Austerity Blues: Fighting for the Soul of Public Higher Education.

AuthorO'Malley, Susan G.
PositionBook review

Austerity Blues: Fighting for the Soul of Public Higher Education by Michael Fabricant and Steve Brier (John Hopkins University Press, 2016)

Austerity Blues: Fighting for the Soul of Public Education is a useful book for teachers and students in Critical University Studies and for those engaged in public higher education organizing both in governance and academic unions. What makes it useful is its situating of the erosion of the funding of public higher education in the neoliberal agenda of devaluing the public sector and its reviewing of the history of the City University of New York and State University of New York and the California State and University systems. Too often those of us in higher education forget that the steady decreases in higher education budgets are not unique to us but part of a larger plan of austerity throughout the public sector. Learning the history of previous struggles in the two largest public university systems in the United States helps us to imagine and strategize how to strengthen public higher education and counter the neoliberal agenda. How did student occupations of campus buildings and faculty and student strikes at Brooklyn College and CCNY cause open admissions to start in fall 1970, five years before it was planned to start? And how were the SEEK and College Discovery programs put in place to help students who had not been prepared in high school for college? And how was free tuition essential to CUNY's mission for most of its history? And how does this connect to the free tuition movement today, particularly given the decreases in state funding? And how were these innovations slowly eroded? Knowing about past organizing with its victories and setbacks pushes back against the feeling that the neoliberal agenda is inevitable.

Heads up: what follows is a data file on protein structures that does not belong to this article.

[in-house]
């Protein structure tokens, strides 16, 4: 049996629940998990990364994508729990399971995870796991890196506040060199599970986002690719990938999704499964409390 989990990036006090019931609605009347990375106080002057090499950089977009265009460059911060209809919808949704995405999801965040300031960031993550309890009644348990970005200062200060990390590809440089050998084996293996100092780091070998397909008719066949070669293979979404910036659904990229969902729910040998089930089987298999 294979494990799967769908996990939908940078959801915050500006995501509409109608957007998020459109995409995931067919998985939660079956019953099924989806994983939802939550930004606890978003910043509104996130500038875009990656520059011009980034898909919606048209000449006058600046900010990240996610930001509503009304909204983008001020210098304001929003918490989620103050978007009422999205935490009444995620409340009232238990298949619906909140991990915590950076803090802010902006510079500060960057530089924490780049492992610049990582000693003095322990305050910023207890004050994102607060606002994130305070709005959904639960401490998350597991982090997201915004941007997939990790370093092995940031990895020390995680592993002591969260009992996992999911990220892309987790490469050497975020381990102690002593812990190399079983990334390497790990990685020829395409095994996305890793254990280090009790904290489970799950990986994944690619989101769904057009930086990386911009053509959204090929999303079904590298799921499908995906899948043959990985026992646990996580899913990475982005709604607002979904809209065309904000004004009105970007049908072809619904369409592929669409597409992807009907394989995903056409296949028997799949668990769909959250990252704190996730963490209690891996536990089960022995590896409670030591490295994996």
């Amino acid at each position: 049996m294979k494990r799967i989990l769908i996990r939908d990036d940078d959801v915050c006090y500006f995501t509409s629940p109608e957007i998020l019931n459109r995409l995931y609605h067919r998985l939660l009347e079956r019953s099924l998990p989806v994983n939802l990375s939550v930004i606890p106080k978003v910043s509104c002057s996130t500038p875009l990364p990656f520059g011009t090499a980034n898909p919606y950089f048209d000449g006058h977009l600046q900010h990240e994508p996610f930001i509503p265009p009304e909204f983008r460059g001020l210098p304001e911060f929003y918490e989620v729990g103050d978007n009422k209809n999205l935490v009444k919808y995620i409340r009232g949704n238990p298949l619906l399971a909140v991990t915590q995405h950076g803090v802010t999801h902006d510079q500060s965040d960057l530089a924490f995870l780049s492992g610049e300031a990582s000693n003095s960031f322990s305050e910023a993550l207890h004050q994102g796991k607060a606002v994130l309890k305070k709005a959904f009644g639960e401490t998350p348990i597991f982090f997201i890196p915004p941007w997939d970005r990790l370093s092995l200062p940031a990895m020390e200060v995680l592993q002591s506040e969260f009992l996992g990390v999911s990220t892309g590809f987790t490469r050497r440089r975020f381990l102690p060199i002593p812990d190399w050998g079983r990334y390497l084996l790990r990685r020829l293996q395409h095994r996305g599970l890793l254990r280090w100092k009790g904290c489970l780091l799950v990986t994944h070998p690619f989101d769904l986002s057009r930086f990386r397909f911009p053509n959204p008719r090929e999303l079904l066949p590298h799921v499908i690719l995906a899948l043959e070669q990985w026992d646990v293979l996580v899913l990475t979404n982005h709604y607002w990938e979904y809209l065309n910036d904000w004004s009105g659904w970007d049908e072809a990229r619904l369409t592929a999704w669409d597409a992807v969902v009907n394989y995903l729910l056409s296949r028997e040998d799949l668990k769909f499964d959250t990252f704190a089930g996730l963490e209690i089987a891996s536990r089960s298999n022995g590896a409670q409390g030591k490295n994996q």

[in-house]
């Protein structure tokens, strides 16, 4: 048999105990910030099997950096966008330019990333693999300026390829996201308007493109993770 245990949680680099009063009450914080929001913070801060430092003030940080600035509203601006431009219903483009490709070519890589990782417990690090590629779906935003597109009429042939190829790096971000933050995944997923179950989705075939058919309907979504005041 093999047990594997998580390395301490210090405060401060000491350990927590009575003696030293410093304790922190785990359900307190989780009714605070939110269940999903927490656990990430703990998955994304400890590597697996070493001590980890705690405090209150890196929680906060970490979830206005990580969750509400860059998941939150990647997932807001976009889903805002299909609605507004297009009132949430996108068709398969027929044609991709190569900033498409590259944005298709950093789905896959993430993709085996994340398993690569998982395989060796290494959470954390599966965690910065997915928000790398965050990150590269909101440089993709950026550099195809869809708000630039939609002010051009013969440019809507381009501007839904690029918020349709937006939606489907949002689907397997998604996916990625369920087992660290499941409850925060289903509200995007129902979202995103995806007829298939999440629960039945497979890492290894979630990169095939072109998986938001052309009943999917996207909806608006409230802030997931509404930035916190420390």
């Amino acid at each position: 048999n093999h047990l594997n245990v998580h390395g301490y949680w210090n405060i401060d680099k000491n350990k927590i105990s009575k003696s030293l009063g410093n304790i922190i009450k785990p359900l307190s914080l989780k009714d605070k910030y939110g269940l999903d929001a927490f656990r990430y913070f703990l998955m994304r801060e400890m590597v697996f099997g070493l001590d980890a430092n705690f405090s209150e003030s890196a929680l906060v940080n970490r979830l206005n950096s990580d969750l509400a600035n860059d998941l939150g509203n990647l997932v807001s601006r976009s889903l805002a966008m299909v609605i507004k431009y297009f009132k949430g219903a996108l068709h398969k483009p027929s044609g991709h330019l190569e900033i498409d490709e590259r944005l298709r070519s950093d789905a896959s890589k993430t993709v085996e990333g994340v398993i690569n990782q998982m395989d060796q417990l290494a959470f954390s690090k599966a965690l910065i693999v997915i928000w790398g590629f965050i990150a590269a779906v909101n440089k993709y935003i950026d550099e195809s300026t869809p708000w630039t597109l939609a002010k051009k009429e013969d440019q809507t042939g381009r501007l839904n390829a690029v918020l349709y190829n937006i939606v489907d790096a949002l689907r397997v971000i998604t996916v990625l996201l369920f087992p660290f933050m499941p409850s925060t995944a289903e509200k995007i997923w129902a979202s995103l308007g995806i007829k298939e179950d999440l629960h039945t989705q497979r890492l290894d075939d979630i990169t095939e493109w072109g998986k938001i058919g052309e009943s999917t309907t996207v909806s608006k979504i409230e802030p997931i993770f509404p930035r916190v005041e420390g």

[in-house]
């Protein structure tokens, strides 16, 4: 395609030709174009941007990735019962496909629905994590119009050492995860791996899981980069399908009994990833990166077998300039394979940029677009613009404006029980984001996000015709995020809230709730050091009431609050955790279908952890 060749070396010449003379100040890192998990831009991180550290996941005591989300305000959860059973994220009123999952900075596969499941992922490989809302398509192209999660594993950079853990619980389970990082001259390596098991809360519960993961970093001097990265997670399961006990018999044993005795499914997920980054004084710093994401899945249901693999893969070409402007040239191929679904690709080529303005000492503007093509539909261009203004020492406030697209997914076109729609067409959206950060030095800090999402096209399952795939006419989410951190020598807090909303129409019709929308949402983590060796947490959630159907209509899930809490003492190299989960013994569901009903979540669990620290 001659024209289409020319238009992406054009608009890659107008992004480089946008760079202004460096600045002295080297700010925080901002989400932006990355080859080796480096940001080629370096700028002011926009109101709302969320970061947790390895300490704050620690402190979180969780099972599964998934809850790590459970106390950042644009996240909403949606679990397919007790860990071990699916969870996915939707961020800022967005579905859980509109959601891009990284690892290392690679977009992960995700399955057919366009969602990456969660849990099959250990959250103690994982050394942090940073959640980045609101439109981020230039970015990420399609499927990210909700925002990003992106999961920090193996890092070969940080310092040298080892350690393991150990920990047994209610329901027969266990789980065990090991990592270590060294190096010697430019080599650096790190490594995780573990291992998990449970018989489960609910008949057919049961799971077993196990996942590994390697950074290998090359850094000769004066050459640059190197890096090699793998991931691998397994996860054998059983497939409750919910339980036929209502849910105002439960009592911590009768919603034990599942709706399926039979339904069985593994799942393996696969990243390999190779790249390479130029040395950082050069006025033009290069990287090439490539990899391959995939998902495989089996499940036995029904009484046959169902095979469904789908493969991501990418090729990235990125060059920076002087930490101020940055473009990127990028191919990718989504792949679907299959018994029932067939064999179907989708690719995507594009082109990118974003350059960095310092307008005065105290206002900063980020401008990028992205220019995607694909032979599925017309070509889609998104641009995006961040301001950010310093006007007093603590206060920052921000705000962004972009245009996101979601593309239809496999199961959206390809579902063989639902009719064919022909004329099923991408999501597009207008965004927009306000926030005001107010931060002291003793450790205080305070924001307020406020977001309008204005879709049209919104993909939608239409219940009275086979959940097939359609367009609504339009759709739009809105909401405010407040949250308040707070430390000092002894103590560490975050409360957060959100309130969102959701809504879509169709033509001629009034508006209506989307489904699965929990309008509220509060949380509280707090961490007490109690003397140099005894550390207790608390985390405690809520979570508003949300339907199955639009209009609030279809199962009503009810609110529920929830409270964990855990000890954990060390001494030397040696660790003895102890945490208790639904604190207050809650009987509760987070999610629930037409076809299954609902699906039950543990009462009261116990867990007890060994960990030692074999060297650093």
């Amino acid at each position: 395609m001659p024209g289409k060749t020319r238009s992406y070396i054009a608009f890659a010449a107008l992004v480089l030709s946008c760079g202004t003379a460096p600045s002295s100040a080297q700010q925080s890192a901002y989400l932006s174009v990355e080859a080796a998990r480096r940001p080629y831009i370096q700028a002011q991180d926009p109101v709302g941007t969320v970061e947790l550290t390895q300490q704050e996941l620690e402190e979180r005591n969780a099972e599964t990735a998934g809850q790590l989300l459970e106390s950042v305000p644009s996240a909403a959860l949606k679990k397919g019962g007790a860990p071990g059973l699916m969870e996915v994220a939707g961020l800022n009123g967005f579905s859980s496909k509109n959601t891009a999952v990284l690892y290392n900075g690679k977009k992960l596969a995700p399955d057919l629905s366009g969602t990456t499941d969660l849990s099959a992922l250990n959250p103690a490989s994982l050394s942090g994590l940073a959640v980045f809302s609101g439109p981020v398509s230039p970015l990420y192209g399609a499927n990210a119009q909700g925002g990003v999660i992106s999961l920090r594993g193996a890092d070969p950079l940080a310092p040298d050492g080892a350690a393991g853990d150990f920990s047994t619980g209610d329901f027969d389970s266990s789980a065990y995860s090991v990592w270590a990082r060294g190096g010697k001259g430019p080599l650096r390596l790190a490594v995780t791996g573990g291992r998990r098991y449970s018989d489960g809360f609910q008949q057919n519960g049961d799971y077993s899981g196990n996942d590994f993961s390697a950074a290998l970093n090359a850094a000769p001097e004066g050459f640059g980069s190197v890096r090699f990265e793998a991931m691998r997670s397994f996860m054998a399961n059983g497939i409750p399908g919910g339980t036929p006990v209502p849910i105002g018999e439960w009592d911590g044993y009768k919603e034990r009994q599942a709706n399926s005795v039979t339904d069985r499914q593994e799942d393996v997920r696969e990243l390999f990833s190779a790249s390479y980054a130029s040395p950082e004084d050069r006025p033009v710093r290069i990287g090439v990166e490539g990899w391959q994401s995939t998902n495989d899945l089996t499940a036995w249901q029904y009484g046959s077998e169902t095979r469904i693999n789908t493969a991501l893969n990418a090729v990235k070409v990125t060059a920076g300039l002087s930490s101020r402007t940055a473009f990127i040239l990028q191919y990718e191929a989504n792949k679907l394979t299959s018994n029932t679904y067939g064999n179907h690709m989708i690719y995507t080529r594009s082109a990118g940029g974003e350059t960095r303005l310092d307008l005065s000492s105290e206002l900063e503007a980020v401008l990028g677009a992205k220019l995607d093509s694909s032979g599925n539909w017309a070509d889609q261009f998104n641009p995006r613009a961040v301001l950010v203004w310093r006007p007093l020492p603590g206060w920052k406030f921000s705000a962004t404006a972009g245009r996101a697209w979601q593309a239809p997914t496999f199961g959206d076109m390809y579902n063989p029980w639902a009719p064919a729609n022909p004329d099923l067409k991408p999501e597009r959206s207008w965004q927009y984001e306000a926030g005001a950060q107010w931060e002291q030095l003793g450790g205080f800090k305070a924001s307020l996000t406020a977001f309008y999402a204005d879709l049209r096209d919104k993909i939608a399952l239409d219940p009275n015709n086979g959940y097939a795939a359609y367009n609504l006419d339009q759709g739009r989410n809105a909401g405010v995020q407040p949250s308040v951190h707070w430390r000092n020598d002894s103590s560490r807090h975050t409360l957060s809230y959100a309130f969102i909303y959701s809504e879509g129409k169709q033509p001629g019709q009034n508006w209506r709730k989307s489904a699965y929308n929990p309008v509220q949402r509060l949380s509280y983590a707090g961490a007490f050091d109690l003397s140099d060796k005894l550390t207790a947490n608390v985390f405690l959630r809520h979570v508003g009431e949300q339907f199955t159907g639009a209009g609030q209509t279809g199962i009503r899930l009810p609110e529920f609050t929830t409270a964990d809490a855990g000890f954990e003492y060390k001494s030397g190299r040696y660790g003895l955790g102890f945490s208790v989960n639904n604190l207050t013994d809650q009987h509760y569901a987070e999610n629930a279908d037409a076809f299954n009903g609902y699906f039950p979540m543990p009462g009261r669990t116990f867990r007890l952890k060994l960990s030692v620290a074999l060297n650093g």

A number of years ago, when I was Chair of the CUNY University Faculty Senate (22 campuses), I was arguing with a member of then Chancellor Goldstein's senior management. He stated, "But there will never be an increase in state appropriations for CUNY. That is the way it is now." I fought against his pronouncement, but he was adamant: accept budget cuts and look to philanthropy and technology to make up for the lost money. Chancellor Milliken, the current Chancellor, also has not pressured Albany for increased money but hopes to save money through more on-line courses, as he discussed at the University Faculty Senate meeting on 7 February 2017. To explain this, Fabricant and Brier state, "Neoliberal advocates see the privatization [and monetization] of all things public as part of a naturalized landscape without alternatives" (30) or "the new normal" (203). "New market-based reforms" become "a viable alternative to an expanded public sphere" (17). Often faculty and students internalize this and believe what is public is inferior and that the decline of public higher education is inevitable. Using Austerity Blues in the classroom, whether at CUNY or other public universities, could encourage students to learn the historical struggles in their universities and how student and faculty movements influenced and can continue to influence change in their...

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